If dinosaurs hadn’t died out, humans might not be here

In “The Last Days of the Dinosaurs,” Riley Black explains why they ”needed to step off the evolutionary stage” so the age of mammals could appear.

Riley Black is the author of "The Last Days of the Dinosaurs: An Asteroid, Extinction, and the Beginning of Our World."

What killed the dinosaurs? As science writer and amateur paleontologist Riley Black explains in “The Last Days of the Dinosaurs: An Asteroid, Extinction, and the Beginning of Our World,” the answer is just one part of a grand story of devastation and rebirth. Ms. Black recently spoke with Monitor.

Your book focuses on the Hell Creek Formation area, a rocky region in and near Montana. Why is that?

Most of what we know about the 75% of species on Earth that went extinct at the end of the Cretaceous Era – including the non-avian dinosaurs – comes from the Hell Creek Formation. It’s a group of rock layers that date back to between about 65 million to 68 million years ago, providing an almost continuous record of how the extinction played out. 

What surprised you about dinosaur extinction?

I was really shocked to discover about how fast it happened. Often, the imagery that surrounds this mass extinction involves emaciated dinosaurs in a winter landscape just kind of tottering around as they’re shuffling off into extinction. 

We now understand that many species that went extinct did so basically in the first 24 hours. When the asteroid struck, there was a lot of debris and rock that shot up into our atmosphere. Little pieces started to fall back down to Earth all over the planet. They created friction, like when a shuttle re-enters the atmosphere. 

Any single piece of debris would be insignificant, but the total mass of the rock heated the atmosphere to such a degree that it basically set the air to broil. Geologists estimate that air temperatures reached 500 degrees Fahrenheit, and some forests spontaneously burst into flames. 

What were keys to survival for the species that remained?

It seems that living in water or being able to find shelter underground was really critical. Many are able to survive by staying underwater because even extreme heat dissipates relatively quickly through water. A frog or a turtle at the bottom of a Cretaceous lake or pond isn’t going to be all that affected.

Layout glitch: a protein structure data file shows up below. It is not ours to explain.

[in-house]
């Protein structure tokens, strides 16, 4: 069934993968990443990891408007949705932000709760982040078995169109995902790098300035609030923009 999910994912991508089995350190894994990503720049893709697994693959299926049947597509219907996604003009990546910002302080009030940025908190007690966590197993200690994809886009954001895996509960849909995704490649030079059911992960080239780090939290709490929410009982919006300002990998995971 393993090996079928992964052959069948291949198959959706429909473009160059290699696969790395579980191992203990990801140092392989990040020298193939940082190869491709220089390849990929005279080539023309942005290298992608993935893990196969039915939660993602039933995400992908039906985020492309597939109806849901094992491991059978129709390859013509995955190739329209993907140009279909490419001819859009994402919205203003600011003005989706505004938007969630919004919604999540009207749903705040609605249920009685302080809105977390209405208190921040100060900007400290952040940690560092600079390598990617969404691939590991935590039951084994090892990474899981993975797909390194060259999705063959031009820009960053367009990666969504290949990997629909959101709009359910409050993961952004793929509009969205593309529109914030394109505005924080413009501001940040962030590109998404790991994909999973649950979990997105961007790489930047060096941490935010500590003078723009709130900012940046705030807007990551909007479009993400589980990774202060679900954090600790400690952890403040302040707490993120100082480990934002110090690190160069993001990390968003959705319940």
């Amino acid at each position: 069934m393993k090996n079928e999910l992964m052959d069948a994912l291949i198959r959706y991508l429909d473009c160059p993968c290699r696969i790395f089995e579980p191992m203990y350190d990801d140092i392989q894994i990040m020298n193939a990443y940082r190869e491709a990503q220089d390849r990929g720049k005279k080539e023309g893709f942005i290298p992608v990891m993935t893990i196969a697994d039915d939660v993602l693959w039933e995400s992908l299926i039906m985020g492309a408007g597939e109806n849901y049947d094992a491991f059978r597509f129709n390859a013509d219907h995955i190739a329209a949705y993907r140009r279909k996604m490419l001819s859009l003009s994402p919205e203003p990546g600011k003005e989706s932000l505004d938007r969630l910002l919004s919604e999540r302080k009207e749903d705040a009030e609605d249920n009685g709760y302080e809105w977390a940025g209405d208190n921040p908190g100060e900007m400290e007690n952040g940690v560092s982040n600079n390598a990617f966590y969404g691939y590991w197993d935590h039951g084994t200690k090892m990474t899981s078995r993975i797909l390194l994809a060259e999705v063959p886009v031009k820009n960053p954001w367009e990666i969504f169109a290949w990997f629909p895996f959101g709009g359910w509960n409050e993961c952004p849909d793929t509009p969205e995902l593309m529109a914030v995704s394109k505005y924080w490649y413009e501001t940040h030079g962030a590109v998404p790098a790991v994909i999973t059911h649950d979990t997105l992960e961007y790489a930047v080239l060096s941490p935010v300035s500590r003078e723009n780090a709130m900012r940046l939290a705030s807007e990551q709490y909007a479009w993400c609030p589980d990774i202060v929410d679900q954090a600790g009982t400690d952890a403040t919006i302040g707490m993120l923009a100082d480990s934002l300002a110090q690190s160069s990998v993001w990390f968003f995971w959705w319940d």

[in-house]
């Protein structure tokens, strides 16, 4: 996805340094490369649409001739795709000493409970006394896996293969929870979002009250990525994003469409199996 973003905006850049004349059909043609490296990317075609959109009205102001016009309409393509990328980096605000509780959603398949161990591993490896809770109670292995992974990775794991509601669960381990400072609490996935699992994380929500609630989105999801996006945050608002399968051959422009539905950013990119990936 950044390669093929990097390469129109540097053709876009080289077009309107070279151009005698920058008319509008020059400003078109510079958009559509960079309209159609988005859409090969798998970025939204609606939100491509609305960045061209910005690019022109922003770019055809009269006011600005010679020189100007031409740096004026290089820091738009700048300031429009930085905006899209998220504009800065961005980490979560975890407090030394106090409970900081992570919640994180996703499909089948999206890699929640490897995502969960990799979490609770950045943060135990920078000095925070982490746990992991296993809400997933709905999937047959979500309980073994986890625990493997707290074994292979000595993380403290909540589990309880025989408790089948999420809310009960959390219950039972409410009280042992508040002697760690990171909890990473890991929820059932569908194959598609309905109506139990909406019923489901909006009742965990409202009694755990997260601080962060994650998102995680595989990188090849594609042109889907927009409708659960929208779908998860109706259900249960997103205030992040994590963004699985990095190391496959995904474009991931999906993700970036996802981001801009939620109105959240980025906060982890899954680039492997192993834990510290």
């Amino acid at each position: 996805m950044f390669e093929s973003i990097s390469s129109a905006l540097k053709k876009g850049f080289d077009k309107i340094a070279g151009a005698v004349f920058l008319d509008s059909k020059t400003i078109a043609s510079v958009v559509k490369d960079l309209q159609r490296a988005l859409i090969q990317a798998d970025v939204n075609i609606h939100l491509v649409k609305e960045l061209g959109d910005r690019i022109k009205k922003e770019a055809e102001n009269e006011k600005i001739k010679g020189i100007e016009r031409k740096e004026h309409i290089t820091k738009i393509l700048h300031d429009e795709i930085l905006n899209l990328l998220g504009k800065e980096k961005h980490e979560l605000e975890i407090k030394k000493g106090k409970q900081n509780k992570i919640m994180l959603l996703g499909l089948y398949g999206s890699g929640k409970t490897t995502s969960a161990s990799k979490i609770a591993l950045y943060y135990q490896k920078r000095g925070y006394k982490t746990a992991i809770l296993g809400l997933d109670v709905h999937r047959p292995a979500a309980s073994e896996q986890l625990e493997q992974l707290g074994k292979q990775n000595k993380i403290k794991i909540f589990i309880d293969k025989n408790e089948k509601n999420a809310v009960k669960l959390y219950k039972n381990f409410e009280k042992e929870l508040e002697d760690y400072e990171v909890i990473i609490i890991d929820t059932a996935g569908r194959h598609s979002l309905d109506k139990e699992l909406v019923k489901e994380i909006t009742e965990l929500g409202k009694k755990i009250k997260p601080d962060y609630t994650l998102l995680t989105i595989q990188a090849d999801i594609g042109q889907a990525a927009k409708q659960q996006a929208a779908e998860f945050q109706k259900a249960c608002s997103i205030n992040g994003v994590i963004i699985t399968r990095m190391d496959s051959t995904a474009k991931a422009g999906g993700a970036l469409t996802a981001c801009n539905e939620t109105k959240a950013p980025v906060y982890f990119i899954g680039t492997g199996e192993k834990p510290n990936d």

What did the asteroid collision mean for mammals and, later, for humans?

If this impact never happened, the dinosaurs like T. rex and triceratops that we love so much would probably still be here. They’d been around for more than 115 million years to that point, and there’s no reason to think they would have disappeared, barring another similar event. 

On the other hand, if the extinction played out just a little bit differently, our ancestors might have gone extinct.

We love our dinosaurs, and we want to see them alive. But if they were here, we probably wouldn’t be here to enjoy it. We really needed dinosaurs to step off the evolutionary stage in order for the age of mammals to appear.

Is there a take-home message in this story?

It’s a reminder of how vibrant and resilient life can be. Something that might seem distant like the fate of a triceratops relates back to our own story of where we came from. Since the first life appeared on Earth, about three and a half billion years ago, there’s always been something alive on this planet. Life has always found a way to come back [after disaster] and undergo a revival and resurgence. 

But you never know when these catastrophic events are going to occur. That’s why diversity in nature – lots of different species expressing themselves in all these different ways – is so important.

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